Minimal Viable Change: Going beyond Agile to accelerate delivery and improve DX

Yaron Perlman | June 29, 2023

Agile has been immensely successful at improving delivery efficiency in software development and dramatically changed how we all work. It is almost impossible to imagine a daily routine without mentioning terms such as standup meetings, sprints, kanban boards, story points, and burndown charts. 

 But all is not well. Instead of tediously tracking development performance, developer productivity, code quality, and velocity, let’s honestly ask ourselves: how often have we participated in a “standup” meeting that takes an hour or longer? Why must users and customers wait weeks for a critical bug fix, a simple yet powerful feature, or a quick performance enhancement to deploy? How many capable developers are sitting idle on any given day? We need to go beyond Agile – we need to be nimble!

 In this article, I would like to introduce a powerful concept: MVC, or Minimal Viable Change, by citing the section discussed in my new book: “DevStreams,” which presents a new paradigm for scaled software delivery based on lessons from Nature and Chaos theory. MVC is a glimpse into the overall theme of the book and a good example of how software organizations can start adopting isolated fragments of DevStreams and benefiting from dramatic improvements in the velocity of value delivery and positive DX (Developer Experience) as they start their journey toward embracing the entire paradigm as an encompassing practice. 

 So, without further ado, here it is, from the “Integrate, Mutate and Iterate” pillar, introducing: Iterate: Minimal Viable Change – 

“The facet of iteration is crucial as well. The idea is not to revolutionize or introduce many changes at once. Instead, we are trying to evolve by making small and manageable modifications frequently and continuously. 

I call such a change a Minimal Viable Change. There is no clear-cut way to define this term; it is more about developing a feeling for it, and we can use a few guidelines to help us get there.

Before we discuss these guidelines, let’s first set the premise. The thinking behind MVC is similar to the concept of a Minimal Viable Product โ€“ an approach that has gained so much popularity and success that it now seems almost natural. We adopt the essence of this concept and apply it at a smaller scale, the scale of a feature. Similar concept, different scale, self-similarity over scale โ€“ fractals again! defines Minimal Viable Product as “a product with enough features to attract early-adopter customers and validate a product idea early in the product development cycle. In industries such as software, the MVP can help the product team receive user feedback as quickly as possible to iterate and improve the product.”.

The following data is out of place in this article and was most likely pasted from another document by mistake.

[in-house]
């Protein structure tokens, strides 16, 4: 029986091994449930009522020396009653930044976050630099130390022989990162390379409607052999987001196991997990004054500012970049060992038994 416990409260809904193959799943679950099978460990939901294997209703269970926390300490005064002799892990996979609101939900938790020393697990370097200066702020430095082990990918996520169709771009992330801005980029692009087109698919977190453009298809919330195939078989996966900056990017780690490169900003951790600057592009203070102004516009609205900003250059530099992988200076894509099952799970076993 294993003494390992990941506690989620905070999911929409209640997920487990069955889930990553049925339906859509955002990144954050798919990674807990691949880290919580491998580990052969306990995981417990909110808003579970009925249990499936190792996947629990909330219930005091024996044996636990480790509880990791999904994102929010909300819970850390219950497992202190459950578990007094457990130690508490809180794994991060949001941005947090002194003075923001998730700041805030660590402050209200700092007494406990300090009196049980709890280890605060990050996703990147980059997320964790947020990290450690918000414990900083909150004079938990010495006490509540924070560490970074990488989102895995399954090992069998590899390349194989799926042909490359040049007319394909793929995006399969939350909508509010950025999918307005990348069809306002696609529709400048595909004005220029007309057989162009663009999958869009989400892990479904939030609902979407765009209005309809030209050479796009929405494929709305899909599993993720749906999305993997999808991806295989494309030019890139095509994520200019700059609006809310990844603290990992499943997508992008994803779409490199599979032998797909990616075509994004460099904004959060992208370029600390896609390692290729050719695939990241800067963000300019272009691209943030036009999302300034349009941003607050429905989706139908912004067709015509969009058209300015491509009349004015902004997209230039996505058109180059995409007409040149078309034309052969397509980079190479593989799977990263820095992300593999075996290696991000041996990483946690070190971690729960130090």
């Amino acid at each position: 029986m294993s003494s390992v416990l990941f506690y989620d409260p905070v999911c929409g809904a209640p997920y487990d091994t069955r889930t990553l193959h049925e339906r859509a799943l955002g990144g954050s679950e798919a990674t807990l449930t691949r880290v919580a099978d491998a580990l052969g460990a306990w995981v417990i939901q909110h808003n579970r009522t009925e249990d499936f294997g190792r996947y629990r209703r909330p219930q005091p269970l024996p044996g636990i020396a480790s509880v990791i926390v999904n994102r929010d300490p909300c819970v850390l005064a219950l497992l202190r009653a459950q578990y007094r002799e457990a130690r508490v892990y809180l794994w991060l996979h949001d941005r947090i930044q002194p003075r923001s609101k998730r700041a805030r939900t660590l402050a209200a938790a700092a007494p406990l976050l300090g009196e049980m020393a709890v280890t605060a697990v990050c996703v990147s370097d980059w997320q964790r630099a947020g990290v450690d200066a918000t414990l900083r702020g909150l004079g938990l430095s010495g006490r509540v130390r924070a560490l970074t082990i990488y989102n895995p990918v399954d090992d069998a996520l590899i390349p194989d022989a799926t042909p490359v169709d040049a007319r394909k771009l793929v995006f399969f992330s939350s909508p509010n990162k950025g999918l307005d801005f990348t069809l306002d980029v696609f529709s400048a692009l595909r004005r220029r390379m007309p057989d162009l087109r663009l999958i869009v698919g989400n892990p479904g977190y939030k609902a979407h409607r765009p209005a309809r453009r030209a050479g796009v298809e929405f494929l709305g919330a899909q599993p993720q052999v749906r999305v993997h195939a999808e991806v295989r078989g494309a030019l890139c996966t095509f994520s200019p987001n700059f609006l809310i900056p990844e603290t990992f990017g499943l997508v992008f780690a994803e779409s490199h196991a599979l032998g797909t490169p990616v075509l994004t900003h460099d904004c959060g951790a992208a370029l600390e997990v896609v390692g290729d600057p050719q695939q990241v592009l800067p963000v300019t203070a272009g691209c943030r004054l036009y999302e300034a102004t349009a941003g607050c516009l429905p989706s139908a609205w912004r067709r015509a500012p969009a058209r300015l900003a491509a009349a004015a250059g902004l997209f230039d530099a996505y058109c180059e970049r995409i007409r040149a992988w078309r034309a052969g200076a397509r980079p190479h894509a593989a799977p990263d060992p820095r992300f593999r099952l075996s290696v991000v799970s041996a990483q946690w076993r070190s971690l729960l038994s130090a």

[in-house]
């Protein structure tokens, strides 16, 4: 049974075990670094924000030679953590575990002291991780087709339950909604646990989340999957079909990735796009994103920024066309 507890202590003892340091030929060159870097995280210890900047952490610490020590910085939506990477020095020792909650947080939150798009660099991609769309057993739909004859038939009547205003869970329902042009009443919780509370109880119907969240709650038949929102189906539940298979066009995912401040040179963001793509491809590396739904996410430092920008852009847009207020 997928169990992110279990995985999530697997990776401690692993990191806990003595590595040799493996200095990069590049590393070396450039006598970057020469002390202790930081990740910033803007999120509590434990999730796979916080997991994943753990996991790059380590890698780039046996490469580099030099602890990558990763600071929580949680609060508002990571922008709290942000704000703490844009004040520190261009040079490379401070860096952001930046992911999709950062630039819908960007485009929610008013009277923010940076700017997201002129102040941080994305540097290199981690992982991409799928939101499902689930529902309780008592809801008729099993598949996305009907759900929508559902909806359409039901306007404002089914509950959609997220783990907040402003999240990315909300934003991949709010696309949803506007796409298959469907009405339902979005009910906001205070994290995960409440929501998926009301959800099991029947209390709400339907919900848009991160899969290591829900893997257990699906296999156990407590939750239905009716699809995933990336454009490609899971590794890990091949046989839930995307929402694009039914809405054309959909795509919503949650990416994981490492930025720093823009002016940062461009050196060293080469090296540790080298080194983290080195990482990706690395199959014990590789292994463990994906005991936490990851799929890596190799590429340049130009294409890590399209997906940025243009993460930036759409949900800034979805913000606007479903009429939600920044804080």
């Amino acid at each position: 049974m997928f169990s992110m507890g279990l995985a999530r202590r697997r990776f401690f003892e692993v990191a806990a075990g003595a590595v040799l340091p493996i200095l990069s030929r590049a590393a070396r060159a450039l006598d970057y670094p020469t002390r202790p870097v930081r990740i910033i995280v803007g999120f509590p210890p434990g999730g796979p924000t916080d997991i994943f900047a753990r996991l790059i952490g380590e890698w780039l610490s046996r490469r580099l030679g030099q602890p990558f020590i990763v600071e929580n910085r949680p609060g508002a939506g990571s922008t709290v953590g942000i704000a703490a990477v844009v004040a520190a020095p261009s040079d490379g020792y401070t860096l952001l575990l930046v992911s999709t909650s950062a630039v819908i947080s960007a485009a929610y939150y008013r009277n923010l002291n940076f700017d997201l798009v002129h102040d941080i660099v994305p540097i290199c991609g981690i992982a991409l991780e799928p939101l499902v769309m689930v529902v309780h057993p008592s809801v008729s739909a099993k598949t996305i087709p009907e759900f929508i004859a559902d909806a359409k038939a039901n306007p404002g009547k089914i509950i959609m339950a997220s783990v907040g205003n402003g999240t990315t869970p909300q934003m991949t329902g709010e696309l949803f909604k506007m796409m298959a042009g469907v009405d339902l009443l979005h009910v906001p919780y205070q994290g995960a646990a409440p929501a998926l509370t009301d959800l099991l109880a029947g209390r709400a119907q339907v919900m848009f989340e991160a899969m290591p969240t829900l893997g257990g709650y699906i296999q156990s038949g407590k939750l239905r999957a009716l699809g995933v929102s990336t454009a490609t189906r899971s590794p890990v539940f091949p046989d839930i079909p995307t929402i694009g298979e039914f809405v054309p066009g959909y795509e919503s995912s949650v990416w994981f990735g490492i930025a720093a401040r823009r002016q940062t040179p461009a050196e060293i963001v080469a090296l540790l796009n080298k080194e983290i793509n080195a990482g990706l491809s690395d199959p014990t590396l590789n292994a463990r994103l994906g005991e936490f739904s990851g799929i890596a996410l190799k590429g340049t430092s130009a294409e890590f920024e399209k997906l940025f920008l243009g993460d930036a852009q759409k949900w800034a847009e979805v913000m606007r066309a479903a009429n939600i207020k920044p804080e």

In his Lean Startup methodology, Eric Reis describes the purpose of an MVP as “the version of a new product that allows a team to collect the maximum amount of validated learning about customers with the least amount of effort.” โ€“ we are trying to apply similar thinking at a smaller scale of a product feature.

Now, with a better understanding of what an MVC is, we can continue with providing a few guidelines for applying this concept: The first guideline is that the change should introduce an improvement or at least an intended improvement, which could take the form of added functionality, performance improvement, a modification that uses resources more efficiently, or more straightforward code or even documentation. 

 A Minimal Viable Change should be quick to implement and deploy, and typically a complete life cycle from ideation to production should be between hours to a few days. The final characteristic of a Minimal Viable Change is that its deployment is reversible with minimal risk or disruption to service delivery – the flow must go on! “


To learn more about MVC and how we can scale software delivery and improve developer experience by applying lessons from Nature, visit to start your journey with DevStreams.

Yaron Perlman is the author of "DevStreams: Scaling Software Delivery. Naturally", DevStreams is a new paradigm for scaling software delivery, applicable to software organizations of all sizes, from startups to global enterprises.